Concept

Sophrosyne

Summary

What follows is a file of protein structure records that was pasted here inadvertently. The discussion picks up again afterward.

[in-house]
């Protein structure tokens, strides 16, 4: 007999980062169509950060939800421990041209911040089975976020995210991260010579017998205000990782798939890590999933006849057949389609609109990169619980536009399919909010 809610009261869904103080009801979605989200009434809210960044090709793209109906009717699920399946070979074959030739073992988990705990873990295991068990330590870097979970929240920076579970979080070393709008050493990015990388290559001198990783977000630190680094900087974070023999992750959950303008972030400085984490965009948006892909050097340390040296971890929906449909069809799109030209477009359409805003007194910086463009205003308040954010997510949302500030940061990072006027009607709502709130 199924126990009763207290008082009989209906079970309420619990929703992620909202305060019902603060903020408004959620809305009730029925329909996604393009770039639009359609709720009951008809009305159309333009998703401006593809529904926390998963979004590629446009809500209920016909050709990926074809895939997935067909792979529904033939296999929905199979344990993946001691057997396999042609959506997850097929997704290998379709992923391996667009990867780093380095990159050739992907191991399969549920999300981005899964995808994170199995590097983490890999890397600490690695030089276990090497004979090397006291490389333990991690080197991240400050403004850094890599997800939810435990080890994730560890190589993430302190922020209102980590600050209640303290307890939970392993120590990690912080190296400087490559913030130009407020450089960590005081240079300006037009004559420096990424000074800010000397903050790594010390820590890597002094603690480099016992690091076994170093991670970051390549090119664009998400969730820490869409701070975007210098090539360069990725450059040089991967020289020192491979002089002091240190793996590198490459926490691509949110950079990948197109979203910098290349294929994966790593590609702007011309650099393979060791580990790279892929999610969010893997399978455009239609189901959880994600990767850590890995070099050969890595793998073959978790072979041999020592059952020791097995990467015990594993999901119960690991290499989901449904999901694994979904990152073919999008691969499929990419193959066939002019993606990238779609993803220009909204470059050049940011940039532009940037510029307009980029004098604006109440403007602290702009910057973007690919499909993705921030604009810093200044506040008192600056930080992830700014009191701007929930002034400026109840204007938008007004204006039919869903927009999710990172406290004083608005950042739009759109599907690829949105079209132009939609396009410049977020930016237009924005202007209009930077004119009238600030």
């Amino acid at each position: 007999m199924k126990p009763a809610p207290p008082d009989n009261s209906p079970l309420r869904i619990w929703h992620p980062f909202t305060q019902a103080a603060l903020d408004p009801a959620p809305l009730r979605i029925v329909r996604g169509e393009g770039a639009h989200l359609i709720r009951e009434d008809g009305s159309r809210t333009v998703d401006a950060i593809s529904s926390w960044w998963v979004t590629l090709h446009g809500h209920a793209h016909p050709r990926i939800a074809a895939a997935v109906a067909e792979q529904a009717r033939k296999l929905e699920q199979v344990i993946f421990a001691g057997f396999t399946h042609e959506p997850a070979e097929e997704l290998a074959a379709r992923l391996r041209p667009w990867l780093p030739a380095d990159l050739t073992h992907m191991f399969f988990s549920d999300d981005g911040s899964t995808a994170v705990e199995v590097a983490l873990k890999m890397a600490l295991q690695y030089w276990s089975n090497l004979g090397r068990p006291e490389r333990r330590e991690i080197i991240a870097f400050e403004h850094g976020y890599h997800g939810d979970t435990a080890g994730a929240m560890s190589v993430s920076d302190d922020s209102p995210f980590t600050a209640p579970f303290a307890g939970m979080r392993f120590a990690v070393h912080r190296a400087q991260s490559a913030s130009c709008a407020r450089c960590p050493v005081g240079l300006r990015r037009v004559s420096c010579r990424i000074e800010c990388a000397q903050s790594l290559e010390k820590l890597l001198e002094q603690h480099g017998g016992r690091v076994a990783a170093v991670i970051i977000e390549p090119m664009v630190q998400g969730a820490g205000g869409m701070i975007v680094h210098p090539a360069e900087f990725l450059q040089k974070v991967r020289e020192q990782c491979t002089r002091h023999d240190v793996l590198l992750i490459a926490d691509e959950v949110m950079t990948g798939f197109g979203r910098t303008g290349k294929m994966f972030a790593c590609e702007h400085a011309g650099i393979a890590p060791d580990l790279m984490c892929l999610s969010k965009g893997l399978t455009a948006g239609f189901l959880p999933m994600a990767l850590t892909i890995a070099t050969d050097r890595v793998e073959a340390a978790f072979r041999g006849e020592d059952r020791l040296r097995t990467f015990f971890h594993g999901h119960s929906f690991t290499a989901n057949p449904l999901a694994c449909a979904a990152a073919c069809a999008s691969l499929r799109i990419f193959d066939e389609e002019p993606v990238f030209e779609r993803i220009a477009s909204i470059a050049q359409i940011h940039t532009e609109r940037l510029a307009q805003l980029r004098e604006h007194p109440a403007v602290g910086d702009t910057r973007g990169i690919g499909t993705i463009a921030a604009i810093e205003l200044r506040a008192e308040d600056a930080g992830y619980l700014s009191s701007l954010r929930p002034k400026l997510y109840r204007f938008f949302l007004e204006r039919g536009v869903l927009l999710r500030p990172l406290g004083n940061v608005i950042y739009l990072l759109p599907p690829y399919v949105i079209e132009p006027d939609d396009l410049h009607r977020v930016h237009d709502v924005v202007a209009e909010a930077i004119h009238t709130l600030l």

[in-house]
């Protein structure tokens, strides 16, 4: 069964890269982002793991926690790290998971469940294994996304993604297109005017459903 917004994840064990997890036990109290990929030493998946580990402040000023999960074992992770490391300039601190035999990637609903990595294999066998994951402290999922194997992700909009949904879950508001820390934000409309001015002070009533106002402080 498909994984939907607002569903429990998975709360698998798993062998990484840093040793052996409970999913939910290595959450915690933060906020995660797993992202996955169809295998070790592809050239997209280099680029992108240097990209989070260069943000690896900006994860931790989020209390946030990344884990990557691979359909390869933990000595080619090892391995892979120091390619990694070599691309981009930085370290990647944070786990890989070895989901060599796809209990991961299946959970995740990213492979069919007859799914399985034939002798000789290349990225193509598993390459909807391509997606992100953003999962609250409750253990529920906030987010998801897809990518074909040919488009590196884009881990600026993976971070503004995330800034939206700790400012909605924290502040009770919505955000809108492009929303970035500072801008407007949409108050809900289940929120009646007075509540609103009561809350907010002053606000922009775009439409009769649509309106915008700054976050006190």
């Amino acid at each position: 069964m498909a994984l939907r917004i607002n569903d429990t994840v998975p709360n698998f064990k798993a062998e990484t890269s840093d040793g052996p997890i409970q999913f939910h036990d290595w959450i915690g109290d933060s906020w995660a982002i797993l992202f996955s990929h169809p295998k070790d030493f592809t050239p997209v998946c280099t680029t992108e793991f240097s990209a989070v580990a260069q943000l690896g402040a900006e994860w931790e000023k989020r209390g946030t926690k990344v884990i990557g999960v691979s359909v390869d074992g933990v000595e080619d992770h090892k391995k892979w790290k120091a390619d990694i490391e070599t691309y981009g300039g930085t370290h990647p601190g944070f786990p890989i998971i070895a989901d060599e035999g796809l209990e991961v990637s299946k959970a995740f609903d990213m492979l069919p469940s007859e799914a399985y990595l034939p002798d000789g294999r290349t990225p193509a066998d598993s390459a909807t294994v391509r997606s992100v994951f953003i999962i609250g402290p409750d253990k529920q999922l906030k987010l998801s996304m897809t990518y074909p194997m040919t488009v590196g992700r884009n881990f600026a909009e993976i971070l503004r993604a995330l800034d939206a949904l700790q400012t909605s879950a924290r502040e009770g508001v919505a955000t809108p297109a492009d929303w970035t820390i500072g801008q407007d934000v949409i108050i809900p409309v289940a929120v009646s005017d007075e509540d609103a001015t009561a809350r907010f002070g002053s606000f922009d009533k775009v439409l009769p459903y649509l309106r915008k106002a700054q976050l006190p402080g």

Sophrosyne (σωφροσύνη) is an ancient Greek concept of an ideal of excellence of character and soundness of mind, which when combined in one well-balanced individual leads to other qualities, such as temperance, moderation, prudence, purity, decorum, and self-control. An adjectival form is "sophron." It is similar to the concepts of zhōngyōng (中庸) of Chinese Confucianism and sattva (सत्त्व) of Indian thought. Ancient Greek literature In Ancient Greek literature, sophrosyne is considered an important quality and is sometimes expressed in opposition to the concept of hubris. A noted example of this occurs in Homer's The Iliad. When Agamemnon decides to take the queen Briseis away from Achilles, it is seen as Agamemnon behaving with hubris and lacking sophrosyne. In Homer's Odyssey, Odysseus avoids being turned by Circe the enchantress into an animal by means of a magical herb, moly (symbolizing, by some accounts, sophrosyne), given to him by Athena (Wisdom) and Hermes (Reaso
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